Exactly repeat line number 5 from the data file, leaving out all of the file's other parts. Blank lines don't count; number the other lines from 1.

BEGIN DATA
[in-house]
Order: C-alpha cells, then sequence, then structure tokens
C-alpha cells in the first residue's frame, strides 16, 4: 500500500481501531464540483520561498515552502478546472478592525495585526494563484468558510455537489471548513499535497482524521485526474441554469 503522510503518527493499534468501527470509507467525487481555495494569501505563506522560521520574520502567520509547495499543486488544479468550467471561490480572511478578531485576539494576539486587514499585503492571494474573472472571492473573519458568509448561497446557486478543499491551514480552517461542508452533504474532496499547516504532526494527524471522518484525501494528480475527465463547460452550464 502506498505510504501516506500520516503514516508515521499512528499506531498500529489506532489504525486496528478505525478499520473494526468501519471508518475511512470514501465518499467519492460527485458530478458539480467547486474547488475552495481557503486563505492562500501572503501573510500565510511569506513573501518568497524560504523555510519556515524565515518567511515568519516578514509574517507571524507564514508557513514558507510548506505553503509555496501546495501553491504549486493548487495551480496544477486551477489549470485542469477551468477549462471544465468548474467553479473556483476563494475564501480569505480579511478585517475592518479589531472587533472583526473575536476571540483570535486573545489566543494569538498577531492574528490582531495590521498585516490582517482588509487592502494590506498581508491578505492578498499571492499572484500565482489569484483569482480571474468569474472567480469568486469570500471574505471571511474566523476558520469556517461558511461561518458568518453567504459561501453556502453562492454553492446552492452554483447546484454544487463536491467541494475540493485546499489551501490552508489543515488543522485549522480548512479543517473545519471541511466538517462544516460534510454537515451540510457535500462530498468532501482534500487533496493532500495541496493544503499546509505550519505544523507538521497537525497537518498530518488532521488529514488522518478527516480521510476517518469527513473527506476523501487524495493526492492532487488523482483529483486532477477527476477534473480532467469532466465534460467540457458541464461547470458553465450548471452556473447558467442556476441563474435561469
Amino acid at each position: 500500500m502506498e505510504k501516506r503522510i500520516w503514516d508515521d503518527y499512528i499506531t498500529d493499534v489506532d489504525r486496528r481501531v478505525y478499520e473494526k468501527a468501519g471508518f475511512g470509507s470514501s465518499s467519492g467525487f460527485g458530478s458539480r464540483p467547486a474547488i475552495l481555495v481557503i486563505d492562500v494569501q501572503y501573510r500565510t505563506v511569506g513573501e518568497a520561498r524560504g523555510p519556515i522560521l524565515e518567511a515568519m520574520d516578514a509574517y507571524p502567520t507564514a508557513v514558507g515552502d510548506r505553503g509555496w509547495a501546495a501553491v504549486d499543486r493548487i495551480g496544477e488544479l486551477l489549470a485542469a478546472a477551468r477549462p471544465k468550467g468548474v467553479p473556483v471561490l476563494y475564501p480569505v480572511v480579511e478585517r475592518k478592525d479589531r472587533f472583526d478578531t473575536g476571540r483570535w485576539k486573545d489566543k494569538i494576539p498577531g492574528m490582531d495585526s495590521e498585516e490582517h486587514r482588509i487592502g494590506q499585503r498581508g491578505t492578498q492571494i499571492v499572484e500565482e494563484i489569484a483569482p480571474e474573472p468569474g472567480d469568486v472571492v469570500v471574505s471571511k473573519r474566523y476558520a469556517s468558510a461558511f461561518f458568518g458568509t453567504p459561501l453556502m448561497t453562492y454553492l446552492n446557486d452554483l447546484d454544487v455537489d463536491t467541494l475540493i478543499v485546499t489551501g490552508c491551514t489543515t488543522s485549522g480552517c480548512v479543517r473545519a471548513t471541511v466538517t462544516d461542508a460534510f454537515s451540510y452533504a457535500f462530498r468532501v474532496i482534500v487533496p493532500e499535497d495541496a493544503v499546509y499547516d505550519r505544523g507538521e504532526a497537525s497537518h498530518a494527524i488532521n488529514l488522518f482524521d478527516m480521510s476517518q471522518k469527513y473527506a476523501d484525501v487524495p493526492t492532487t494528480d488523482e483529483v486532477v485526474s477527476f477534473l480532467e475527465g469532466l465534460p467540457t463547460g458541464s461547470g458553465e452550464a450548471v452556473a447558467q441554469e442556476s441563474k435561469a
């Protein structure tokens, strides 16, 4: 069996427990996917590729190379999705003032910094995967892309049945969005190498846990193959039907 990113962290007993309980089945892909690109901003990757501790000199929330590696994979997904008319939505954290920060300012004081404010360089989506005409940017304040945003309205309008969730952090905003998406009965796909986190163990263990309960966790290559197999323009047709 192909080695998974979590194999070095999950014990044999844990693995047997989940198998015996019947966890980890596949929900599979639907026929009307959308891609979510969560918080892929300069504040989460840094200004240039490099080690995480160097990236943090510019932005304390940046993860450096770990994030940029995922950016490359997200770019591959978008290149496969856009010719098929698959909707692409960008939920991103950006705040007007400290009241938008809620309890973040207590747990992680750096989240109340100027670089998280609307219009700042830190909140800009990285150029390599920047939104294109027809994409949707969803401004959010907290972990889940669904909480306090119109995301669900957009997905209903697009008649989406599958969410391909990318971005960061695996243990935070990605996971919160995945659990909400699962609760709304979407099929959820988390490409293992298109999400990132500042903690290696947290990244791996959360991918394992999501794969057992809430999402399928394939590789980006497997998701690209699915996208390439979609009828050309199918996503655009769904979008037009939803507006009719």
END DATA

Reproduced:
């Protein structure tokens, strides 16, 4: 069996427990996917590729190379999705003032910094995967892309049945969005190498846990193959039907 990113962290007993309980089945892909690109901003990757501790000199929330590696994979997904008319939505954290920060300012004081404010360089989506005409940017304040945003309205309008969730952090905003998406009965796909986190163990263990309960966790290559197999323009047709 192909080695998974979590194999070095999950014990044999844990693995047997989940198998015996019947966890980890596949929900599979639907026929009307959308891609979510969560918080892929300069504040989460840094200004240039490099080690995480160097990236943090510019932005304390940046993860450096770990994030940029995922950016490359997200770019591959978008290149496969856009010719098929698959909707692409960008939920991103950006705040007007400290009241938008809620309890973040207590747990992680750096989240109340100027670089998280609307219009700042830190909140800009990285150029390599920047939104294109027809994409949707969803401004959010907290972990889940669904909480306090119109995301669900957009997905209903697009008649989406599958969410391909990318971005960061695996243990935070990605996971919160995945659990909400699962609760709304979407099929959820988390490409293992298109999400990132500042903690290696947290990244791996959360991918394992999501794969057992809430999402399928394939590789980006497997998701690209699915996208390439979609009828050309199918996503655009769904979008037009939803507006009719």